Every process, system or person that slows the organization is a barrier to marketing’s biggest goals: engage customers, build sales pipeline that converts to revenue. In order to keep their jobs, marketing leaders need to eliminate those barriers and turn up the speed. I’d like to share some practices we’re using at HiP to increase speed for clients and our own internal operations.
Lately there has been an enormous amount of discussion among marketers (advertisers) about the value of technology as it relates to acquiring customers, measuring media program effectiveness, justifying budgets and generally proving marketing’s overall value to an organization. Interestingly, relatively little of that discourse has crossed the table to the media partner/publisher side of the advertising business. This is very surprising. Over $40 billion is invested in media annually, but the idea of how this marketing tech revolution affects the job of media partners is still largely neglected.
The media world is rapidly shifting. Running a media company is more difficult than ever. In his recent post, “Why Brands Will Start Buying Media Companies,” Joe Pulizzi identifies one of the core challenges that media companies face as a need to please two distinct groups: their marketing customers (brands and advertisers) and their audiences. Keeping both groups equally happy often puts media companies in a precarious situation.
Another great Affiliate Summit is in the books, and we here at Integrate are fired up about where the industry is heading in 2014 and beyond. Affiliate Summit West, held this year January 12th-14th in Las Vegas, is the definitive advertising conference where advertisers connect with both new and existing media partners, all while enjoying the sights and sounds of Sin City.
In addition to the usual business conversations conducted in the Exhibit Hall, participants could also join keynote speakers, roundtable discussions, and educational sessions that focused on topics including: mobile traffic, affiliate recruitment and management, conversion rate optimization, WordPress, coupons and more. Since it was held in Las Vegas, there were numerous chances for attendees and exhibitors to let their hair down at various events—company sponsored happy hours and dinners, tradeshow sponsored parties featuring various well-known musical artists, and the litany of good and bad choices to be made regarding entertainment in Sin City.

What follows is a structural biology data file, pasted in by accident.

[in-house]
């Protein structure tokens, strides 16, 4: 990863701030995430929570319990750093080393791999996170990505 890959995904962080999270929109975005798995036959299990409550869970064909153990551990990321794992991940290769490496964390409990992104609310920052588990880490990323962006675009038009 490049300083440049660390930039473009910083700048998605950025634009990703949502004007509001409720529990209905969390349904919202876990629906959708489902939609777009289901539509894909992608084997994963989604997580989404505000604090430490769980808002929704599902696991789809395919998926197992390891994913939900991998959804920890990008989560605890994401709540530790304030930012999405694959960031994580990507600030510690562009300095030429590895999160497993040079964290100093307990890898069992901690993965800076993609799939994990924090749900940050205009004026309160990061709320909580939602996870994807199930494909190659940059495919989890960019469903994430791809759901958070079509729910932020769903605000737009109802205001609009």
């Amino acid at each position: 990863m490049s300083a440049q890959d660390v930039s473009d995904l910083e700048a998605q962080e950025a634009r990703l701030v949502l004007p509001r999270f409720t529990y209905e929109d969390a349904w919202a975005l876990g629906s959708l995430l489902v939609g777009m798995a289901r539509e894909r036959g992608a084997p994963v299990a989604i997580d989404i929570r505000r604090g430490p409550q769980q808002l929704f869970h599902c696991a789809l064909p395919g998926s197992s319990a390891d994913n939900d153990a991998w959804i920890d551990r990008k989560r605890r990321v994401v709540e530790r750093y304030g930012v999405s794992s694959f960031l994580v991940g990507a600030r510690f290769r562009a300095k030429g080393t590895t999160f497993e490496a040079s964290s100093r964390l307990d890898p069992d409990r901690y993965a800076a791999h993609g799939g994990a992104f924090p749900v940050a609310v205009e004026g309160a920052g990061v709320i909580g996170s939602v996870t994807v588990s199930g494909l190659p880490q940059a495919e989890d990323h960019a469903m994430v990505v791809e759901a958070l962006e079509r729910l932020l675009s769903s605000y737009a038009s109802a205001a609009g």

Marketing organizations are aggressively modernizing, automating and adding more digitally centered marketing methods as they focus on their mandate to discover prospects and create new customers. CMOs have added CRM for managing pipeline and customer relationships, leveraged marketing automation for nurturing prospects, spent millions on super-charged, branded websites and landing/social pages, and dumped billions into advertising technology (ad tech) to promote their offerings.
With all of this progress, we’re still missing a vital component in the quest to modernize our marketing approach. We are NOT connecting our target audience, prospects and future customers, or their data, to our marketing systems and processes – a critical missing link.